Human hepatocytes and HepG2 cells took up ICG with cells turning green after incubation for 30 minutes. After 3 hours, the ICG was released by the cells (Fig. 1A). The release of ICG by human hepatocytes (Fig. 1B) and HepG2 cells (Fig. 1C) was related to the initial ICG concentration during uptake from both the loss of green color of the cells and appearance of ICG detected microscopically in the culture medium. There was a significant correlation between the ICG release and the viability of human hepatocytes measured by trypan blue uptake (r = 0.85, p = 0.008). The pattern of ICG release in human hepatocytes showed a rapid release, reaching a plateau level soon after 1 hour (Fig. 1D). This effect was seen with cells both in suspension and in culture, but tended to be more rapid in culture.
Characteristics of ICG uptake and release by human hepatocytes and HepG2 cells in vitro. (A) Uptake and release of ICG: after ICG incubation (A1 and A3) and 3 hours release of ICG (A2 and A4). A1 and A2: human hepatocytes; A3 and A4: HepG2 cells. (B) ICG release into the supernatant by human hepatocytes increased with ICG concentration used for incubation. (C) HepG2 cells in plates release ICG with time as shown as decrease in the percentage of green cells. (D) Release patterns of ICG by human hepatocytes from different donors. ICG = indocyanine green.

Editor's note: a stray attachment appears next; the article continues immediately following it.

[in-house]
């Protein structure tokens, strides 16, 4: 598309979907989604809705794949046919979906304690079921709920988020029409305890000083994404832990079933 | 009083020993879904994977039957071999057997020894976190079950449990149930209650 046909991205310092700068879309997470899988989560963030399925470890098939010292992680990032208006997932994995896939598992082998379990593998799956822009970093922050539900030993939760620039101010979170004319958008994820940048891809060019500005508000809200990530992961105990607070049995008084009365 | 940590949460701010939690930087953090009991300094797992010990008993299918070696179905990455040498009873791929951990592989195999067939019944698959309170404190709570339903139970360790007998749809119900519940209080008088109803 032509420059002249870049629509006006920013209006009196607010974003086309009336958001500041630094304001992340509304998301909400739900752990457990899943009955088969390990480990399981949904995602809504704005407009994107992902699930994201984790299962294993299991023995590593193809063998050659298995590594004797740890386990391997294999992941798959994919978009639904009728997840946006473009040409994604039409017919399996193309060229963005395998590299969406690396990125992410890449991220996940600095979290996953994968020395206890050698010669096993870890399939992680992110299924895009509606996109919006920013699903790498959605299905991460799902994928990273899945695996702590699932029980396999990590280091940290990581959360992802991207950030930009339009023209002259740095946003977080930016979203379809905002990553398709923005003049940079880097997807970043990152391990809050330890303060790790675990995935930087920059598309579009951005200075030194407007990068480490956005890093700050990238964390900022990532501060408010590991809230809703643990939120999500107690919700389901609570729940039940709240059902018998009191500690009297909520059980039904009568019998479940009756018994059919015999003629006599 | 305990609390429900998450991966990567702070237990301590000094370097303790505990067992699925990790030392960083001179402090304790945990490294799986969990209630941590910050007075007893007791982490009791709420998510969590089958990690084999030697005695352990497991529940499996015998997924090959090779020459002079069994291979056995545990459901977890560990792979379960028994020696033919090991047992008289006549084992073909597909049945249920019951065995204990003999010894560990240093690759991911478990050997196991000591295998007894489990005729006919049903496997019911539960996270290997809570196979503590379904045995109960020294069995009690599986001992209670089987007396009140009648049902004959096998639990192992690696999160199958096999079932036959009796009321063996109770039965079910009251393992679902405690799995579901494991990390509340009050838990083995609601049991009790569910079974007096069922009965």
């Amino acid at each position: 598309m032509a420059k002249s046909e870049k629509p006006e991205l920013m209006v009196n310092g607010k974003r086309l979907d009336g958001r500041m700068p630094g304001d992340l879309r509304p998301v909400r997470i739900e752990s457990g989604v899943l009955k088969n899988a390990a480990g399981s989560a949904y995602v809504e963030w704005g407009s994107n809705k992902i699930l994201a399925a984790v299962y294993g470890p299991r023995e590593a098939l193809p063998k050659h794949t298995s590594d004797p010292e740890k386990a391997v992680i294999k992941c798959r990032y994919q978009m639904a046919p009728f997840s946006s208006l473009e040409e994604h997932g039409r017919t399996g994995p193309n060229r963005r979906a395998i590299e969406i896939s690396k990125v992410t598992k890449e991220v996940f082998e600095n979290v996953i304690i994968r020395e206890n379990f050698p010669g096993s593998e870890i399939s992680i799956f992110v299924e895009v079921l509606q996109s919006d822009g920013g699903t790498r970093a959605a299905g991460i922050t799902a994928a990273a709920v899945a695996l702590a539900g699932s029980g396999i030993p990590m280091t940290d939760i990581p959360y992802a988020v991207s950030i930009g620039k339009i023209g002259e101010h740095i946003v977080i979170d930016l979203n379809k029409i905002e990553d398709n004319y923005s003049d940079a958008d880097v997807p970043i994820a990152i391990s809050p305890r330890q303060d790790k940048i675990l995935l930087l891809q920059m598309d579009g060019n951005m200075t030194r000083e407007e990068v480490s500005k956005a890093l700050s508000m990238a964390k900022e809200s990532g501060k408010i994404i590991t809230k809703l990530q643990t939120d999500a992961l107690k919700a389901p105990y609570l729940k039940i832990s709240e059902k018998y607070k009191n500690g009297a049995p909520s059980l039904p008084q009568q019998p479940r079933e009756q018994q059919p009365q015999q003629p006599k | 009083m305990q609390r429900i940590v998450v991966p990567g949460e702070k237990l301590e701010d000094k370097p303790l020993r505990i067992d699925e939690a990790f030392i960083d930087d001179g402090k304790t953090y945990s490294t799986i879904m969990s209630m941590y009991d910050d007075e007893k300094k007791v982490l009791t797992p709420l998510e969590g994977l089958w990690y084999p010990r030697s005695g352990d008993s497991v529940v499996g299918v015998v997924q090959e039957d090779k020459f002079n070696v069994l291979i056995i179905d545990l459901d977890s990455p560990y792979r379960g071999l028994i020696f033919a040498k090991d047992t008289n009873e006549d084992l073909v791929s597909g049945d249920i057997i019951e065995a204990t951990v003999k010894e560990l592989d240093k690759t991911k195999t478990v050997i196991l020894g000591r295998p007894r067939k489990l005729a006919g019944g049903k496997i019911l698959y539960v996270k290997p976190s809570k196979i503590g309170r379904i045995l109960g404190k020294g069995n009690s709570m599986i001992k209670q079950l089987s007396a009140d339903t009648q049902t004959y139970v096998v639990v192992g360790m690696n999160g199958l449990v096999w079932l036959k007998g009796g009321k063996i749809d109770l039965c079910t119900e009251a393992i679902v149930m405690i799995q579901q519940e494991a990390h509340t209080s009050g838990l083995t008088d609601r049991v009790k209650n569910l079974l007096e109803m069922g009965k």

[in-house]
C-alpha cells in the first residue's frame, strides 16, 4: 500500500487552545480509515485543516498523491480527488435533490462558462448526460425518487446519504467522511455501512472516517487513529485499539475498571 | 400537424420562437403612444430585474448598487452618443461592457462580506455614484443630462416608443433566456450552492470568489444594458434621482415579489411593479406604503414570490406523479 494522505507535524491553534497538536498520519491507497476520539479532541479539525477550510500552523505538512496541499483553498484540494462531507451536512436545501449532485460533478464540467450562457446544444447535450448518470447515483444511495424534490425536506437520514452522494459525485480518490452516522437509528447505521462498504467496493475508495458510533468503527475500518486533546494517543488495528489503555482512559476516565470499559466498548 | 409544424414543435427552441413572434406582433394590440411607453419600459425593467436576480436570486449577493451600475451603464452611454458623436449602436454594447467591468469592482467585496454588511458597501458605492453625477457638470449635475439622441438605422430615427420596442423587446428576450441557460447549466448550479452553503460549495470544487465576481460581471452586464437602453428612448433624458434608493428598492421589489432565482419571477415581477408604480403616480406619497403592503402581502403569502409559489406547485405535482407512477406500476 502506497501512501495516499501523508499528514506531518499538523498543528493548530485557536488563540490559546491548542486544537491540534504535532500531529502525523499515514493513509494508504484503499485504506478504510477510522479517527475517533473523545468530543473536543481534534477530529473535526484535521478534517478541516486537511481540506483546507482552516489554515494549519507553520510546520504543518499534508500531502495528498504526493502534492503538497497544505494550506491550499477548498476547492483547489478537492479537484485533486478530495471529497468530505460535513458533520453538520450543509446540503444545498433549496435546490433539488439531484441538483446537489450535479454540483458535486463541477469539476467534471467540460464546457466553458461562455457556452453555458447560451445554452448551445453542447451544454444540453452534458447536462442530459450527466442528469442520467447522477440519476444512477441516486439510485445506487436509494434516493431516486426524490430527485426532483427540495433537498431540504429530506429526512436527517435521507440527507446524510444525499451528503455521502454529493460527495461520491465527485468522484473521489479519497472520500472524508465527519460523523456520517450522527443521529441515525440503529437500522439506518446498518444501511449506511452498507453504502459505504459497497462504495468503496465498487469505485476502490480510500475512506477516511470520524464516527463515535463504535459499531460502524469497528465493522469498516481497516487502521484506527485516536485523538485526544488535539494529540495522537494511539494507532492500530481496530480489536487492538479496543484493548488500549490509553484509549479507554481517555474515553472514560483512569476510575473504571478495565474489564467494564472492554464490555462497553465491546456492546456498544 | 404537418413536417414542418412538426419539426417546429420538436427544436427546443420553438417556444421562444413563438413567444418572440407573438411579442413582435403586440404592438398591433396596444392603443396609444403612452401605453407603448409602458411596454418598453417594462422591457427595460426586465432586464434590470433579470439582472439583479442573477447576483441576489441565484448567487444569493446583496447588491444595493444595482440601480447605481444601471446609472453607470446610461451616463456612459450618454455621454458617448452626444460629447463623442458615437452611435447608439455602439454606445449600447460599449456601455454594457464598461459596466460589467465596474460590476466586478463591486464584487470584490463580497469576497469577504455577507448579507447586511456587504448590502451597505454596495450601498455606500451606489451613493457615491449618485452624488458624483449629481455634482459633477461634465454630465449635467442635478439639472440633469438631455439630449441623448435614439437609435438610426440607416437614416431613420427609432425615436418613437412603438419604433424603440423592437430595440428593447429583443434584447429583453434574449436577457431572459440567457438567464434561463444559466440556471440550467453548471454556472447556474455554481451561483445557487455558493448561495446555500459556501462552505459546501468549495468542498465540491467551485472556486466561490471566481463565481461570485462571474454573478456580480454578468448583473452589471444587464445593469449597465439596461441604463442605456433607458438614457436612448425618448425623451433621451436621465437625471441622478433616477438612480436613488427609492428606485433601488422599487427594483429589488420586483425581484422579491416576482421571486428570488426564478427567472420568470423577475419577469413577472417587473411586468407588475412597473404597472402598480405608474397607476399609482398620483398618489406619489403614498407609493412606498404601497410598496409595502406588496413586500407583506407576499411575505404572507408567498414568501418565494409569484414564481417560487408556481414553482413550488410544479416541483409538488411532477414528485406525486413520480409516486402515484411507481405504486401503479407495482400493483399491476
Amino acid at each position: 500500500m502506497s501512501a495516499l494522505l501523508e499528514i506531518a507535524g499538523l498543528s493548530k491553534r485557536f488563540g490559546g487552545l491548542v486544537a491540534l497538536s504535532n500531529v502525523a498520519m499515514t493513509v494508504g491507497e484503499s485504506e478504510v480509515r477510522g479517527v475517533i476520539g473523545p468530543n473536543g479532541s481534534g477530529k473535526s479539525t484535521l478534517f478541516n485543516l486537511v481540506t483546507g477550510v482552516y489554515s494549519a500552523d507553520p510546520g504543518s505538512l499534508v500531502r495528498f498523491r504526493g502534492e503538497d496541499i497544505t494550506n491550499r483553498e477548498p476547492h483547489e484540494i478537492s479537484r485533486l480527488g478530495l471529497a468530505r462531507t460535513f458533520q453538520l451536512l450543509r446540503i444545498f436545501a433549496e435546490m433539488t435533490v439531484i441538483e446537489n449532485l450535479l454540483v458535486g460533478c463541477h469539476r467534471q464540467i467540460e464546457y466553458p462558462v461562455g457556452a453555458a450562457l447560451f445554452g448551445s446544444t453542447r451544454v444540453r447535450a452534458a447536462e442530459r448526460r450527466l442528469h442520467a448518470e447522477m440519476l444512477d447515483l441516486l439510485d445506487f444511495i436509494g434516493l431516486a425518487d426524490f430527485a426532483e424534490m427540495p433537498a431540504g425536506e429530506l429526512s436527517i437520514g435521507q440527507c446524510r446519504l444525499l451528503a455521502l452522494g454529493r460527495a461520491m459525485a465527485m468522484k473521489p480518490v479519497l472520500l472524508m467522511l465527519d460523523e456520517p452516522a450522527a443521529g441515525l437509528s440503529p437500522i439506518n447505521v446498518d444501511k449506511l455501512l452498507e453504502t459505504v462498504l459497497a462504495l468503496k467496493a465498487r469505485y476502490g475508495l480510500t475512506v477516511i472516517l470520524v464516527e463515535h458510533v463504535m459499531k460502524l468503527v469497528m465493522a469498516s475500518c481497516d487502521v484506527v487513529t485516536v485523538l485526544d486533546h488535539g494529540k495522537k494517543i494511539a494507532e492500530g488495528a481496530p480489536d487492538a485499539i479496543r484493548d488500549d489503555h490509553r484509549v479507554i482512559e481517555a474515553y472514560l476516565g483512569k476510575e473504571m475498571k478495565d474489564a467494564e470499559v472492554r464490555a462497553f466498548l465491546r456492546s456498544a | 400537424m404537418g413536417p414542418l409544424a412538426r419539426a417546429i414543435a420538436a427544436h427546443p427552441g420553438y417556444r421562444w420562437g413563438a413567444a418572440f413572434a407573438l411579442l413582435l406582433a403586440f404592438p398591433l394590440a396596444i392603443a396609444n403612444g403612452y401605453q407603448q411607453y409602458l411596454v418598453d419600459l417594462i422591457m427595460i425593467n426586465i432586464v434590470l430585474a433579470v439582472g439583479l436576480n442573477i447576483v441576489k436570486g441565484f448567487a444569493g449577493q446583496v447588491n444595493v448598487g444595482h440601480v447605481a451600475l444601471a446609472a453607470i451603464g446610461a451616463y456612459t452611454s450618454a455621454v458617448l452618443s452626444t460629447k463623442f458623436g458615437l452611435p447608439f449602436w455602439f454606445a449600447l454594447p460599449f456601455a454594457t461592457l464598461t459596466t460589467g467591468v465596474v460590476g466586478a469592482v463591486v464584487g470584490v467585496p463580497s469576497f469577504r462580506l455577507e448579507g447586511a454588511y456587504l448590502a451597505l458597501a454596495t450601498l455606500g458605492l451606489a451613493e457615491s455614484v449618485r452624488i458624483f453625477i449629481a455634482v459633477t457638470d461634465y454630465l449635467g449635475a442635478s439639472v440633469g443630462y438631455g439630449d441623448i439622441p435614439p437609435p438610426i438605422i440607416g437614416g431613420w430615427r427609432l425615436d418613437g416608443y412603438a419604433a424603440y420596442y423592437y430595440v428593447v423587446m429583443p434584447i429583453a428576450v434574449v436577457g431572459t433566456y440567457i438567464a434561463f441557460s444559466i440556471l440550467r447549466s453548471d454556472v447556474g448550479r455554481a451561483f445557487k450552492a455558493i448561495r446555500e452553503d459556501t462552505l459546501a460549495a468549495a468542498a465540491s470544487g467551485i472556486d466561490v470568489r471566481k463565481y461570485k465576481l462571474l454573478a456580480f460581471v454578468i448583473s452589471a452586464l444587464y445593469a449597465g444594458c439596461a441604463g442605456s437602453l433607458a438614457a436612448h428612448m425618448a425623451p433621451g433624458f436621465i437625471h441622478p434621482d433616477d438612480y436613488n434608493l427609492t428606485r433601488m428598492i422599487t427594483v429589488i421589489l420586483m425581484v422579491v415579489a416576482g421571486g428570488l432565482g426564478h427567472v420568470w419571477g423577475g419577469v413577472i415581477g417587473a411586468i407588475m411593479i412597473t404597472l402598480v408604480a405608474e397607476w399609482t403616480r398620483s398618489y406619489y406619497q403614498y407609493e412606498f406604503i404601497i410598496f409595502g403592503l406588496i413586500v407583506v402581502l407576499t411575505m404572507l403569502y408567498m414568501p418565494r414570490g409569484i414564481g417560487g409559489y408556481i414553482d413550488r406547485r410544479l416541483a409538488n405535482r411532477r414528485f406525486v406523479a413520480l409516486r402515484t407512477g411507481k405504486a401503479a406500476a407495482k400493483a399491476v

The effects of increasing concentrations of ICG on hepatocyte function were determined. With the MTT assay, hepatocytes incubated with 1.0 mg/mL ICG had higher mitochondrial dehydrogenase activity compared to 0.5 mg/mL ICG or controls (0.025 ± 0.0004 OD unit vs. 0.019 ± 0.0008 or 0.020 ± 0.002, p < 0.05 for hepatocytes; 0.038 ± 0.004 vs. 0.025 ± 0.003 or 0.025 ± 0.004, p < 0.05 for HepG2 cells) (Fig. 2A).